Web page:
The Dilbert management theory of John Banks and Kim Dotcom

* Allegedly, *allegedly, *allegedly, *allegedly, *allegedly, **illegibly, ***in my opinion, *allegedly, *allegedly, *allegedly. **** I reckon.

That’s the best way to talk about this Banks / Dotcom palaver: if you get the legal tip-toeing out of the way first, it’s just asterisks, not lawyers, that break your flow as you try to explain it. It’s hard to work out what’s going on if you’re worrying about getting sued.

Anyway, let’s see what we’ve got. Deep breath…

… okay so the slim majority of our government is at risk of collapse because the PM – who struck a deal with a casino* to change the law in exchange for a convention centre – depends on support from an ex-Mayor who has been soliciting corporate donations* and calling them anonymous*, including money from said casino plus an absurdly wealthy internet pirate* who split his donations into more easily concealed parts at the ex-Mayor’s request* by signing** a couple of $25,000 cheques. But the pirate is now angry*** because, apart from buying the ex-Mayor’s (failed) efforts to influence the law and help him purchase a mansion*, his money was wasted when the ex-mayor didn’t go to $50,000-worth of effort* to block his extradition on trumped-up charges out of the US* which itself has purchased New Zealand’s legal co-operation in order to protect its entertainment sector ****.

…Phew. What an unsavoury mess. It’s as if the galaxy of stars required to even explain this situation are casting a wan and wobbly light of their own – one that picks out worry lines on John Key’s brow and glints from the sweat beads on Banskie’s too-tight skin. It’s an unattractive scene.

Speaking of which, check out Kim Dotcom. From here it looks like he’s having a decent crack at bringing this government down. Some people even think he could do it – and reckon they’d vote him for mayor if he pulled it off.

But what do we think about Kim Dotcom? Do we even like him?

A while back the Dotcoms complained they didn’t feel welcomed by New Zealanders when they became residents – but what does the guy expect? He changed his name to Dotcom then moved to New Zealand. How about Kim Dot-co-dot-enzed?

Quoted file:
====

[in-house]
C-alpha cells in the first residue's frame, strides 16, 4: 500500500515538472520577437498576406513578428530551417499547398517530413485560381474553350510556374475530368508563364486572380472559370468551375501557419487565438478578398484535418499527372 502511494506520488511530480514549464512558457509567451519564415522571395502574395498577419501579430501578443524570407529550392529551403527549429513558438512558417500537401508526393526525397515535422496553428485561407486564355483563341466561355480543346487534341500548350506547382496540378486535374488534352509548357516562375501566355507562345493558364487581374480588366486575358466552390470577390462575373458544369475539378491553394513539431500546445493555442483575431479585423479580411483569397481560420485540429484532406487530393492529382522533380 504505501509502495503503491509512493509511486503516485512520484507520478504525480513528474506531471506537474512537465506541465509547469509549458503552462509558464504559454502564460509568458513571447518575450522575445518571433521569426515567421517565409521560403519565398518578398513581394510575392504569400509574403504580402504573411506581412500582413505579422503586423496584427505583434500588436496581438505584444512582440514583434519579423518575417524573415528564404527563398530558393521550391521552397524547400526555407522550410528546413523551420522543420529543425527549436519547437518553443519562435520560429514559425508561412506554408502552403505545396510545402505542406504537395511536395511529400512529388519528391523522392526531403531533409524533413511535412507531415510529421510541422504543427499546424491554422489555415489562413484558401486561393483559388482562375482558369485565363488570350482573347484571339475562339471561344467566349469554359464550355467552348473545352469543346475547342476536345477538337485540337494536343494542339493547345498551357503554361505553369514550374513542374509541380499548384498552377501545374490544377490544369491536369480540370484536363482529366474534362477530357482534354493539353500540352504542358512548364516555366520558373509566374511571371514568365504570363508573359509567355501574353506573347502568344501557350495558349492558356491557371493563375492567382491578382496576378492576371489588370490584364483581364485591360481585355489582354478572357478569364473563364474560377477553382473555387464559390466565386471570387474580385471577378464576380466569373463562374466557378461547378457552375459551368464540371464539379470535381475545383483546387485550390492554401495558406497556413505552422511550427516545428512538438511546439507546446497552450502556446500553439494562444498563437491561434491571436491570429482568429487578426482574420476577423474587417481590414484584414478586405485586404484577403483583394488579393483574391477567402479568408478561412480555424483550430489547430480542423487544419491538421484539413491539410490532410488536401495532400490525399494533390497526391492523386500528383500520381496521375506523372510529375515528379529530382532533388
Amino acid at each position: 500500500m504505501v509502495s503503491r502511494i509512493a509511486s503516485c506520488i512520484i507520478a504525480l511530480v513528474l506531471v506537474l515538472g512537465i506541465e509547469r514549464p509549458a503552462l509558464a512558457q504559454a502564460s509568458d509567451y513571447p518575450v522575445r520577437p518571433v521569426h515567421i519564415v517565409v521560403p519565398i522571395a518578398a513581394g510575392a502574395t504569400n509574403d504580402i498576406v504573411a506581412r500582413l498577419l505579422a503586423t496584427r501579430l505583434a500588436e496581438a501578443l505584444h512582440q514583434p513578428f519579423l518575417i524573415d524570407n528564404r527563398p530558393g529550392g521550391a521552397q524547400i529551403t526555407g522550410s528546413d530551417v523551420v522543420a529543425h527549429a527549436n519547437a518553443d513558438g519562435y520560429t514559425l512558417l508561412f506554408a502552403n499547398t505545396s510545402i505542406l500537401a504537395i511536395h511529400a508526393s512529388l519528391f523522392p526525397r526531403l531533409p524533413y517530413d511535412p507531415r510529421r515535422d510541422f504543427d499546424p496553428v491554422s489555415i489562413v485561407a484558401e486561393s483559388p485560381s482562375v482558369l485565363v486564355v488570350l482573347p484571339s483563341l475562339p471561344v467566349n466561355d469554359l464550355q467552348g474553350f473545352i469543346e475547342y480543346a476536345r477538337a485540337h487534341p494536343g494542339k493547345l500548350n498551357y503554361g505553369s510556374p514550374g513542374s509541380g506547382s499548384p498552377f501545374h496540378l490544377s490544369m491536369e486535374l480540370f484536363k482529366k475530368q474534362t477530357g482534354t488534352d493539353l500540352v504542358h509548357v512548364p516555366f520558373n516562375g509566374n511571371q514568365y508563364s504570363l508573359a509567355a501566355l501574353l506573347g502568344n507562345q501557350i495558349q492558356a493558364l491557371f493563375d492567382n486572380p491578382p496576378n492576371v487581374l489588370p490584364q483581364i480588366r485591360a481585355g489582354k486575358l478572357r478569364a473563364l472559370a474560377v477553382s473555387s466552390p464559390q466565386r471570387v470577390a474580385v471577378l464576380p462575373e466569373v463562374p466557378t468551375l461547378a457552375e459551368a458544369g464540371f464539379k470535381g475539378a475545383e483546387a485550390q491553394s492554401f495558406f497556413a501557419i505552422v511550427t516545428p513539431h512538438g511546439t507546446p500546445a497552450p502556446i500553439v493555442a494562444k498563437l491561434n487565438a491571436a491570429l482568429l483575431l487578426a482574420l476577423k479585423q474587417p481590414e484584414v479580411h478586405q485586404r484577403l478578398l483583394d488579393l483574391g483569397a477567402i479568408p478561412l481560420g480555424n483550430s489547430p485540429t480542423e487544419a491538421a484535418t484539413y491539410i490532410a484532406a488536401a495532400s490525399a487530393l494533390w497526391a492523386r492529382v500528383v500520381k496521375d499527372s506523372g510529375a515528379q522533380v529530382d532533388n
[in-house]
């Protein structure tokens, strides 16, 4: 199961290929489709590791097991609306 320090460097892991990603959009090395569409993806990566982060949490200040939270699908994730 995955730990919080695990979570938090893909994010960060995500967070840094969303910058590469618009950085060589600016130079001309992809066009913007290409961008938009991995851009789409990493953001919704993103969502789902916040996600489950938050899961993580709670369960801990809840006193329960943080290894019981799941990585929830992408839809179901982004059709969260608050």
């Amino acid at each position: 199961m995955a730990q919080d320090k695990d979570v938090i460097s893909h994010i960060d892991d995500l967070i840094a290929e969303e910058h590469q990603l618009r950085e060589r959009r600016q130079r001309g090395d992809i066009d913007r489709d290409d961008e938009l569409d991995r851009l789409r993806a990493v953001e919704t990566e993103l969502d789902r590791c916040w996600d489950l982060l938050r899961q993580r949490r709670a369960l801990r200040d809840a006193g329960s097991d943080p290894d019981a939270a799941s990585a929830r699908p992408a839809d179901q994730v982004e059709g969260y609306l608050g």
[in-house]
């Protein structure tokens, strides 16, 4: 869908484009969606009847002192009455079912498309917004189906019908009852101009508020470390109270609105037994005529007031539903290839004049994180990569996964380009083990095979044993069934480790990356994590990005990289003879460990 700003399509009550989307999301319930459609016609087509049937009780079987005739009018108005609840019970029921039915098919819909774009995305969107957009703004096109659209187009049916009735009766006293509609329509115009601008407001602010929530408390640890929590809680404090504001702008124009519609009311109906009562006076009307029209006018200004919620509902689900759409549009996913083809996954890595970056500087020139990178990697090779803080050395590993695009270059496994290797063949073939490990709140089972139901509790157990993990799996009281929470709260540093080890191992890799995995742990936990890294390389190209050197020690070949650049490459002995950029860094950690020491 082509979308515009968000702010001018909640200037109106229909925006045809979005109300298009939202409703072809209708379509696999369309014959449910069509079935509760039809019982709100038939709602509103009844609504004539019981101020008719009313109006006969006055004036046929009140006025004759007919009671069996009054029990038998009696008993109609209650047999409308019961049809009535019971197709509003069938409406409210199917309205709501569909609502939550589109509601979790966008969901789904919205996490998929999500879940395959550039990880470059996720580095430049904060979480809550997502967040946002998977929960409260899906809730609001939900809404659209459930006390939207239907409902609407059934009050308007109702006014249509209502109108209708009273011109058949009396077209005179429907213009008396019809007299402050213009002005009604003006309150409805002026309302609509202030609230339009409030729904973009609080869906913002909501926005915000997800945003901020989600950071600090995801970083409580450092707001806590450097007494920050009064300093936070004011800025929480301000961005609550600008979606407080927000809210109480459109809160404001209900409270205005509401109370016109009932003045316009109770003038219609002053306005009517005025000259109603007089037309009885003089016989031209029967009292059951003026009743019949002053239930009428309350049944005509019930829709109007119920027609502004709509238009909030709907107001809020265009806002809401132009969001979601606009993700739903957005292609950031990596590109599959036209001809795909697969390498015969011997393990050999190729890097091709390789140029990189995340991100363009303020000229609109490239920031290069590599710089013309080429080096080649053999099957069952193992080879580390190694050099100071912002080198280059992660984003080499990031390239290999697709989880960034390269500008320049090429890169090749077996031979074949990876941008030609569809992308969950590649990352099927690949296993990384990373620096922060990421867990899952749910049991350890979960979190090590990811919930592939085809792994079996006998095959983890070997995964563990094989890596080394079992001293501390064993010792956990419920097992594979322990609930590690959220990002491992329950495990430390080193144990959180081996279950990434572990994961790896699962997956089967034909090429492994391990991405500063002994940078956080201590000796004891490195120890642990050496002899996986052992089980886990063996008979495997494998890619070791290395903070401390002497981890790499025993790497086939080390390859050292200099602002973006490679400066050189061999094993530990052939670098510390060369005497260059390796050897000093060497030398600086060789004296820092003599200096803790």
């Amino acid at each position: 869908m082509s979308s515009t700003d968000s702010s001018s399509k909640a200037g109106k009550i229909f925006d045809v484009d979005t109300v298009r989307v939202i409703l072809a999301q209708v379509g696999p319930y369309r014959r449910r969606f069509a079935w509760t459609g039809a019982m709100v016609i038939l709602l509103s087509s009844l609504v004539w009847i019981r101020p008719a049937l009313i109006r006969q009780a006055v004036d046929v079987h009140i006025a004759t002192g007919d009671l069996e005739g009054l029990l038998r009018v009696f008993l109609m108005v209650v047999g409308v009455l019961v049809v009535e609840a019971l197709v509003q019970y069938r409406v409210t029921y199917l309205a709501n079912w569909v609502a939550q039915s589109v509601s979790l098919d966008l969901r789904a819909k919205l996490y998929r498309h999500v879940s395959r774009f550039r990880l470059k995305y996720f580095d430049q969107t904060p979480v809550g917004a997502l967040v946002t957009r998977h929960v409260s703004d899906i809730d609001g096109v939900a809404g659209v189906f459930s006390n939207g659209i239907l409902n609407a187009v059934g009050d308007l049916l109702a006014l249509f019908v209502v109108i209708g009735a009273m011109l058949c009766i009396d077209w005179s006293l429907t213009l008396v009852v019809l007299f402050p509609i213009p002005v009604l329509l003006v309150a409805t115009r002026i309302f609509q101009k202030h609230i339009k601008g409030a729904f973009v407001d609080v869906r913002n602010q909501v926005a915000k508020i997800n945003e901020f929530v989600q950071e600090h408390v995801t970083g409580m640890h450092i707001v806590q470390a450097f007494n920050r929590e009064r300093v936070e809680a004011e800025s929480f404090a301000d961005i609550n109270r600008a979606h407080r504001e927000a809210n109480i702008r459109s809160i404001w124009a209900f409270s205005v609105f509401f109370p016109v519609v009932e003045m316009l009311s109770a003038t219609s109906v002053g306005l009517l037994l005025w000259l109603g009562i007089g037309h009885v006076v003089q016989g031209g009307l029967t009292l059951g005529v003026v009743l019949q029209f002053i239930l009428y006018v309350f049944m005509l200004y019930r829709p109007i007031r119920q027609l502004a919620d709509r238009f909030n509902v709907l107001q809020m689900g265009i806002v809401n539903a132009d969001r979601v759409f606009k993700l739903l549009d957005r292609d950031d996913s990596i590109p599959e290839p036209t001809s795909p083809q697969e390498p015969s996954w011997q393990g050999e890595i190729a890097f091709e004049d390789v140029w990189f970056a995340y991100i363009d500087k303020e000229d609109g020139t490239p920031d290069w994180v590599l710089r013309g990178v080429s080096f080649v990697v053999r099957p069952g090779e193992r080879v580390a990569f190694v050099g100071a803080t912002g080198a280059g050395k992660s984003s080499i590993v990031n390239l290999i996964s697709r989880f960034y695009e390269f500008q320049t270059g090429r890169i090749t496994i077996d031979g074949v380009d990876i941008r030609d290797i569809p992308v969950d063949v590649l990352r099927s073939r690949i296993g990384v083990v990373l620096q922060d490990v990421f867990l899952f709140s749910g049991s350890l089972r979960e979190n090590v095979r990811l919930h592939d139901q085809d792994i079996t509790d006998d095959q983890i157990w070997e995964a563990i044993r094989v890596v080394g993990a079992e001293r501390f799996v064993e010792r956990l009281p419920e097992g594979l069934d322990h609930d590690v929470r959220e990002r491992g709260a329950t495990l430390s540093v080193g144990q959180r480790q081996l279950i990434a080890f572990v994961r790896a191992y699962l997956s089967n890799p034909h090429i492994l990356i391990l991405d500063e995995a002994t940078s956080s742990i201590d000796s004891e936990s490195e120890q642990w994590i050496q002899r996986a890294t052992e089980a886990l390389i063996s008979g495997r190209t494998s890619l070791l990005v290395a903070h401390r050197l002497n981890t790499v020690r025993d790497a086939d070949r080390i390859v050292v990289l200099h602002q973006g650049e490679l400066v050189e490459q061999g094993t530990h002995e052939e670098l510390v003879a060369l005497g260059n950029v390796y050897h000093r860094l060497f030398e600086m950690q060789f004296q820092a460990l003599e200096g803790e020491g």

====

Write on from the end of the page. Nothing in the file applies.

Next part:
That would be a start at least. And there’s no denying the man has a certain charming zest for life. But voting the guy for mayor? That seems a big step. Is he really city hall material? Would we vote not-so-Lil’ Kim for public office?

When people start talking about leaders, I find it’s often worth applying a brilliant yardstick of authority proposed by the (admittedly cartoon) management analyst, Dilbert.

Dilbert claimed that all leaders can be explained by only four qualities, which operate on two axes. There’s good (G) and evil (E), plus the qualities of being competent (C) or incompetent (I) – which means that all leaders fall into one of four types: GC, GI, EC or EI.

Let’s try some examples. Looking at leaders past and present we can see that British prime minister Neville Chamberlain, for instance, was widely viewed as a nice chap but pretty hopeless, making him GI; while closer to home hindsight shows that Helen Clark was both well-intentioned and effective (GC). George Bush on the other hand was both malign and bad at it (EI), whereas Dick Cheney (or Rob Muldoon perhaps?) embodied the final and most dangerous combination EC – or evil and competent.

You follow? There’s even an argument that says the public prefer an E,C leader over one who’s incompetent but good – which explains why Phil Goff was trounced at the last election.

So what about Dotcom? United States prosecutors would have us believe he’s a kind of Baron Harkonnen figure (if you don’t get that reference, just download the movie torrent for Dune) – an obese, evil genius intent on sucking the entertainment industry dry for his own glutinous satisfaction. Whereas fans of free fireworks, the video game Modern Warfare 2, and his impossibly hot wife see him as a black-clad benefactor – like Santa Claus if he were in The Matrix. An Owen Glenn on pies.

The truth of course is probably somewhere in between. As a multi-millionaire entrepreneur he obviously gets a C for competence, but in the truculent revenge he’s exacting on JB, most people would place his morality on the slippery slope. Mind you if you take John Key’s view that it’s the law, not ethics that counts in politics, maybe Kimmie will be the next man in the Act yellow jacket…

Anyway, that just leaves the bloke at the centre of this affair to sit the Dilbert test. Is our JB a cunning EC? Or is this muddle over money the work of a misunderstood GI?

I think there are few people who’ve crossed paths with Banksie – on the way to Damascus or elsewhere – who would doubt the man’s competence.

But his morals? The worry for the government is that most people watching this sordid anonymous-cash-for-pokies-and-power mess play out would be happy to slap an asterisk on it and call it evil.

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